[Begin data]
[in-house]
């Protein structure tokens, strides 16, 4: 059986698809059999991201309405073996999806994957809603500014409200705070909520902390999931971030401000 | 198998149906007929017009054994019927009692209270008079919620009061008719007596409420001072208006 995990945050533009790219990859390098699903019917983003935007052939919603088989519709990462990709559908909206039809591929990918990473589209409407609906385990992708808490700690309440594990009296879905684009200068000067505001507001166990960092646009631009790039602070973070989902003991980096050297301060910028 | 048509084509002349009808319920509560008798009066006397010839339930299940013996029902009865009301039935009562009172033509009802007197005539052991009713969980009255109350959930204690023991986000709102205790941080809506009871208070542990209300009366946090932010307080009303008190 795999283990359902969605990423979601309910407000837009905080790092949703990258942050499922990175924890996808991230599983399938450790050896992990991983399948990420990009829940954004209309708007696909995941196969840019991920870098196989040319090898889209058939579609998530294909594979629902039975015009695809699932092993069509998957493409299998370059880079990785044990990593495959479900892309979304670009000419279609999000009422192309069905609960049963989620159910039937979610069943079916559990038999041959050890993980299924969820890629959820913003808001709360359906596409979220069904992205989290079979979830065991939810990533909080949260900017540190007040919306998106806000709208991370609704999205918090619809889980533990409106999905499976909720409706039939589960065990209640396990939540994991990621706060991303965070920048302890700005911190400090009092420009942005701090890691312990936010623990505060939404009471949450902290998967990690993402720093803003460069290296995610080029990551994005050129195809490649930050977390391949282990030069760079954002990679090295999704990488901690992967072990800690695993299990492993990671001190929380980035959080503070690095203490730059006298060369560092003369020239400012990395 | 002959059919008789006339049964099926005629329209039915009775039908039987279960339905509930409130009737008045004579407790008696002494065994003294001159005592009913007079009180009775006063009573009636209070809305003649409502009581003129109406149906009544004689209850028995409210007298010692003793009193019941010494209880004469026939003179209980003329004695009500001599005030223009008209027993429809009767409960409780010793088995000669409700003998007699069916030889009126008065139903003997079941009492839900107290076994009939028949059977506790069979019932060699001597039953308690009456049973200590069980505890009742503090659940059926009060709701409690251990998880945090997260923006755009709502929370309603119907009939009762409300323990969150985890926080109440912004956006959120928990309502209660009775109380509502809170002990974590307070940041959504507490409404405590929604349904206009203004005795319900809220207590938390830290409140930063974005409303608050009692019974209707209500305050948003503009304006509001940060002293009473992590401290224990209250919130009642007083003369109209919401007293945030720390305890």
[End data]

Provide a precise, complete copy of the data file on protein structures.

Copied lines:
[in-house]
């Protein structure tokens, strides 16, 4: 059986698809059999991201309405073996999806994957809603500014409200705070909520902390999931971030401000 | 198998149906007929017009054994019927009692209270008079919620009061008719007596409420001072208006 995990945050533009790219990859390098699903019917983003935007052939919603088989519709990462990709559908909206039809591929990918990473589209409407609906385990992708808490700690309440594990009296879905684009200068000067505001507001166990960092646009631009790039602070973070989902003991980096050297301060910028 | 048509084509002349009808319920509560008798009066006397010839339930299940013996029902009865009301039935009562009172033509009802007197005539052991009713969980009255109350959930204690023991986000709102205790941080809506009871208070542990209300009366946090932010307080009303008190 795999283990359902969605990423979601309910407000837009905080790092949703990258942050499922990175924890996808991230599983399938450790050896992990991983399948990420990009829940954004209309708007696909995941196969840019991920870098196989040319090898889209058939579609998530294909594979629902039975015009695809699932092993069509998957493409299998370059880079990785044990990593495959479900892309979304670009000419279609999000009422192309069905609960049963989620159910039937979610069943079916559990038999041959050890993980299924969820890629959820913003808001709360359906596409979220069904992205989290079979979830065991939810990533909080949260900017540190007040919306998106806000709208991370609704999205918090619809889980533990409106999905499976909720409706039939589960065990209640396990939540994991990621706060991303965070920048302890700005911190400090009092420009942005701090890691312990936010623990505060939404009471949450902290998967990690993402720093803003460069290296995610080029990551994005050129195809490649930050977390391949282990030069760079954002990679090295999704990488901690992967072990800690695993299990492993990671001190929380980035959080503070690095203490730059006298060369560092003369020239400012990395 | 002959059919008789006339049964099926005629329209039915009775039908039987279960339905509930409130009737008045004579407790008696002494065994003294001159005592009913007079009180009775006063009573009636209070809305003649409502009581003129109406149906009544004689209850028995409210007298010692003793009193019941010494209880004469026939003179209980003329004695009500001599005030223009008209027993429809009767409960409780010793088995000669409700003998007699069916030889009126008065139903003997079941009492839900107290076994009939028949059977506790069979019932060699001597039953308690009456049973200590069980505890009742503090659940059926009060709701409690251990998880945090997260923006755009709502929370309603119907009939009762409300323990969150985890926080109440912004956006959120928990309502209660009775109380509502809170002990974590307070940041959504507490409404405590929604349904206009203004005795319900809220207590938390830290409140930063974005409303608050009692019974209707209500305050948003503009304006509001940060002293009473992590401290224990209250919130009642007083003369109209919401007293945030720390305890």